Size and strength are vital assets for the modern-day rugby league player.
So it's hard to imagine a player weighing just seventy-six kilograms and standing at 168cm succeeding. Clive Churchill not only did that - he became one of the giants of the game.
NRL.com spoke with prolific rugby league writer Ian Heads for an insight into Churchill.
The legendary journalist saw him play on a number of occasions, the first when he led Australia to victory over England on the SCG mud in 1950. He shared his own insights, as well as the opinions of several legendary figures who marvelled at Churchill's talents on the field and were friendly with him off the field.
Heads got acquainted with Churchill in 1967 when he came back to coach Souths and says off the field he was as friendly, sharp and funny, just as he was fierce and spirited and combative on it.
Heads he still stands by this observation he wrote many years ago: "He was a football revolutionary in a small package. He weighed only around 11 stone 7lbs (76 kgs). But throughout his turbulent and exciting career the size of 'the fight in the dog' was extraordinary. A speciality was cutting down big men on the charge; his punishing and fearless low tackling stopped them all."
There wasn't much Churchill didn't achieve playing rugby league.
Growing up in the city of Newcastle, Clive had the flair, passion and skill for the game, playing his first representative match for the Newcastle region at just twelve years of age.
He made his senior debut for Central Newcastle in 1946, playing two seasons. During that time, he played for Country Seconds and his dazzling performance caught the eye of the South Sydney Rabbitohs.
From there Churchill's career took off at a great rate.
Upon getting a contract at the Rabbitohs for the remainder of the 1947 season, he was picked in the Australian team the following year.
That included a match against the touring New Zealand side in June, before heading to the UK and Europe for Tests against Great Britain and France.
Keith Barnes from Balmain told Heads that he definitely lived up to his tag of "Little Master".
"He was a great player, very evasive, a brilliant running player with the ball," Barnes said.
"There wasn't much of him but he was a very, very determined defender. He had great hands and was a daredevil on the field; he used to take a lot of risks."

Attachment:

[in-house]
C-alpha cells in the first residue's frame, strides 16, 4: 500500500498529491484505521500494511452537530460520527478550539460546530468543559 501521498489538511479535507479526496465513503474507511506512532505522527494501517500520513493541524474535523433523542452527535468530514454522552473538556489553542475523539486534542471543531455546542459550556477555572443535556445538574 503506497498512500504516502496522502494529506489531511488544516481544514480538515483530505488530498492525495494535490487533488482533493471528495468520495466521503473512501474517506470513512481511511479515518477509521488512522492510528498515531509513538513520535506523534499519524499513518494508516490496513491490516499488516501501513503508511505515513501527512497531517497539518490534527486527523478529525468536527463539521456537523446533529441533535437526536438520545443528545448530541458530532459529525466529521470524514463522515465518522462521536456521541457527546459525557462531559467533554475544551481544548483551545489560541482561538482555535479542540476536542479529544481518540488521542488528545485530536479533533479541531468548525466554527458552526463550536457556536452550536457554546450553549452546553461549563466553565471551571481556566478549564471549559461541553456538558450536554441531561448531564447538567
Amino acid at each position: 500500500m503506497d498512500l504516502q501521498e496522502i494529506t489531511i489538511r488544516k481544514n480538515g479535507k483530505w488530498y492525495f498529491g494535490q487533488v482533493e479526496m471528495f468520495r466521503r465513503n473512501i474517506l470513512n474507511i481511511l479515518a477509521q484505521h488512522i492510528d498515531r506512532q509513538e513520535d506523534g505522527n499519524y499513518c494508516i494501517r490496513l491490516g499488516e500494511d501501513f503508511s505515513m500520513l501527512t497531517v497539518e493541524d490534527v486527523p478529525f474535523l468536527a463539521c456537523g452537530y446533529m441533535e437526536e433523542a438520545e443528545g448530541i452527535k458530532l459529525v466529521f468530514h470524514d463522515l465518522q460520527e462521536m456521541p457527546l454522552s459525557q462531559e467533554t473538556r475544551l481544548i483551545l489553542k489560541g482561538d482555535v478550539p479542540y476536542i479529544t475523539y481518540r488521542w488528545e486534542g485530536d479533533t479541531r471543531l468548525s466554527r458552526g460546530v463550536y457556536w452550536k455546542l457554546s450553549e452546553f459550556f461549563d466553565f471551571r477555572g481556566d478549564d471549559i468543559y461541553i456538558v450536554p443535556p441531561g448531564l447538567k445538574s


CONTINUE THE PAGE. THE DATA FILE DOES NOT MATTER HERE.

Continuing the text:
In total, Churchill wore the green and gold an incredible 91 times for Australia, including 34 Tests and three World Cup games. For six of those years he was the national captain.
Legendary broadcaster Frank Hyde recalled that he was unique, representing a package of all the qualities that go towards making up a great footballer.
Former Eastern Suburbs and Australian forward Ferris Ashton told Heads that many people did not realise what a fantastic fullback that man was.
"When you saw the size of him in the dressing room, you'd think: 'goodness me' how can this bloke tackle so ferociously," Ashton said.
"With the ball Churchill had a magnificent fend and there were plenty of big front-row forwards who experienced that when they tried to tackle him.
"It would just be 'ping' and Clive would be off and running. He was incredible."
He was not the only one paying Churchill the ultimate honour, with Eastern Suburbs front-rower Ray Stehr adding: "I have seen all the great fullbacks but I regard Churchill as the star who shines above them all".
At club level, his achievements were just as impressive, helping the Rabbitohs to premierships in 1950, 1951 and 1954, before his career came to an end in 1958, when he left the role to move to Queensland for his final playing season as captain-coach of Brisbane Norths.
Given his size and sublime talent, Les 'Chicka' Cowie, who was Churchill's South Sydney teammate in the golden years for the red and green, believes he was the greatest player he ever played with.
WG 'Bill Buckley' a Chairman of the NSW and Australian Rugby Leagues recalled that: "I have never seen a greater player or a more courageous man in any sport".
Despite being born and bred in NSW, and making 37 appearances, he did the unlikely (and unforgivable, these days) switching allegiances to coach Queensland to an unlikely series win in 1959.
But the "Little Master's" wizardry in the game did not end there.
He moved into a full-time coaching role with South Sydney, reaching the grand final five years in a row between 1967-71 and capturing four premierships. He also coached Queensland and Australia.
Clive died in 1985 at just 58 years of age from cancer. But his legacy is still strong in the game and Australian sport.
Churchill was named as an original rugby league Immortal in 1981, the grand final man of the match award is named after him, while a stand at the Sydney Cricket Ground is also named in his honour.